The Treasury Department might as well be ordering unhealthy banks to pay back their bailout aid or find a buyer.
That is the unstated message in a letter regulators sent last week to banks that have yet to repay more than $17 billion outstanding under the Troubled Asset Relief Program's Capital Purchase Program,
Many of the 380 lenders that have yet repay the government — mostly small banks with business property troubles — have been counting on at least two more years to fix their problems and come up with the money.
That is because holding onto federal assistance will get dramatically more expensive in late 2013, when dividends soar on Tarp funds. The Treasury's notice to Tarp-holders that it has hired the investment bank Houlihan Lokey Capital Inc. to explore its debt-collecting options is a not-so-subtle message to banks fighting to remain independent that they may have less time than they were counting on to turn things around.
If small banks cannot retire their debt by growing profits, raising the cash from investors, or getting a federal small business loan, that pretty much leaves one option on the table: selling the franchise, a process that can take six months to a year.
Treasury intends to begin reaching out to Tarp-holders in the coming weeks to discuss their repayment options.
"It's not surprising that they want their money back," says Christopher McGratty, an analyst with Keefe, Bruyette & Woods Inc. "It's a lingering issue — there has been quite a few that have returned it. But there are still quite a few out there that have not."
A few are big, relatively healthy companies such as M&T Bank Corp. or Sterling Financial Corp. in Spokane, Wash., that can probably afford to return their Tarp, but are holding onto it as a capital cushion while they buy other banks. Most Tarp-holders are small operations struggling to attract customers and investors amid rising costs. The Treasury has the most incentives in nudging the smallest lenders to the altar because it is losing money on them. As of the end of September, the Treasury estimates taxpayers will lose $3.2 billion on aid to banks with less than $10 billion of assets, while earning $16 billion on Tarp to banks bigger than that.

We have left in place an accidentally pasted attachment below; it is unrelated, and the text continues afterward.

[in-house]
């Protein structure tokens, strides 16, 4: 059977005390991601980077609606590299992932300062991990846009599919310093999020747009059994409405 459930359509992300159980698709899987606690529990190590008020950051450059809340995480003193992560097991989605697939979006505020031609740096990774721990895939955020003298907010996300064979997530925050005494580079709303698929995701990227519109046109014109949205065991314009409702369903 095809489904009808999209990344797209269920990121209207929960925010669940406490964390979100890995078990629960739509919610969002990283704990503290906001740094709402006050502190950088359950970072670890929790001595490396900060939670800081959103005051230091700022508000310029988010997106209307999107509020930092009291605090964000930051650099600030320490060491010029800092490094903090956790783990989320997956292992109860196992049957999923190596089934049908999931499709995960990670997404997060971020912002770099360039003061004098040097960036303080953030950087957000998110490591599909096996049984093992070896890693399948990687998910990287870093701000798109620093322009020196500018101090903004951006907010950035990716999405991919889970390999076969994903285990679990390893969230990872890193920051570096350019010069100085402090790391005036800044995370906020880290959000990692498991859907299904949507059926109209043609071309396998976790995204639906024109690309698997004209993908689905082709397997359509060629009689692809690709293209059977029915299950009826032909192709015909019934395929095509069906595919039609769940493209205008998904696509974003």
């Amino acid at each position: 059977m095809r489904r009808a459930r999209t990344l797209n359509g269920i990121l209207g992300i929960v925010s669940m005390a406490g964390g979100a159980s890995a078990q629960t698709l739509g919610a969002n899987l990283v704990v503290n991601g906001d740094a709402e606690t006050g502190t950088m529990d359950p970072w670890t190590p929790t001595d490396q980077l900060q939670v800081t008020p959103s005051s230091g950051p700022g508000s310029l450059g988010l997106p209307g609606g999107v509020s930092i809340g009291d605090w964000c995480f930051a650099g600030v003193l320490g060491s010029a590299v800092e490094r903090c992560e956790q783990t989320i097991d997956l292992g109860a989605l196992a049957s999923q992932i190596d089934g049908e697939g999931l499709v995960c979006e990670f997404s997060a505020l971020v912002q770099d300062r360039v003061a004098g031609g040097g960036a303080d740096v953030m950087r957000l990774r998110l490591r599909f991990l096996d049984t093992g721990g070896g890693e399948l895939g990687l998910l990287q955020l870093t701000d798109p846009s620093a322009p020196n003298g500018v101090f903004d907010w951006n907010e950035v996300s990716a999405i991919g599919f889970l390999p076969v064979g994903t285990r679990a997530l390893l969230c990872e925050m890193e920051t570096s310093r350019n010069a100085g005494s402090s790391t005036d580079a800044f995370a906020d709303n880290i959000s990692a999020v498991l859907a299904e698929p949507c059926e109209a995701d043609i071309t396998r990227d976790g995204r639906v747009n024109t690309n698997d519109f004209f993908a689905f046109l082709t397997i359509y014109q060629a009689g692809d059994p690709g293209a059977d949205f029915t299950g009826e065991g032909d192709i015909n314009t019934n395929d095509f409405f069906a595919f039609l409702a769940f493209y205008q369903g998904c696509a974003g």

That is because small banks have been the ones struggling to return their aid and cover their dividend payments. More than half the money the Treasury gave to smaller banks remains outstanding, or $8.4 billion, while it has recovered more than 95% of the money doled out to larger institutions, according to the Treasury's latest Tarp report to Congress in November.
A takeover is the option of last resort for paying back the government because the selling shareholders would have to settle for less money from shareholders.
Just two of the five banks that repaid $20 million in Tarp in October did so via mergers. Frustrations with heavy-handed regulators led Main Street Bank in Kingwood, Texas, to retire its Tarp aid and sell its operations to Houston's Green Bancorp. Main Street plans to be a niche lender that does not answer to the Federal Deposit Insurance Corp. Beach Business Bank of Manhattan Beach, Calif., meanwhile, retired a portion of its Tarp ahead of its pending sale to First PacTrust Bancorp Inc.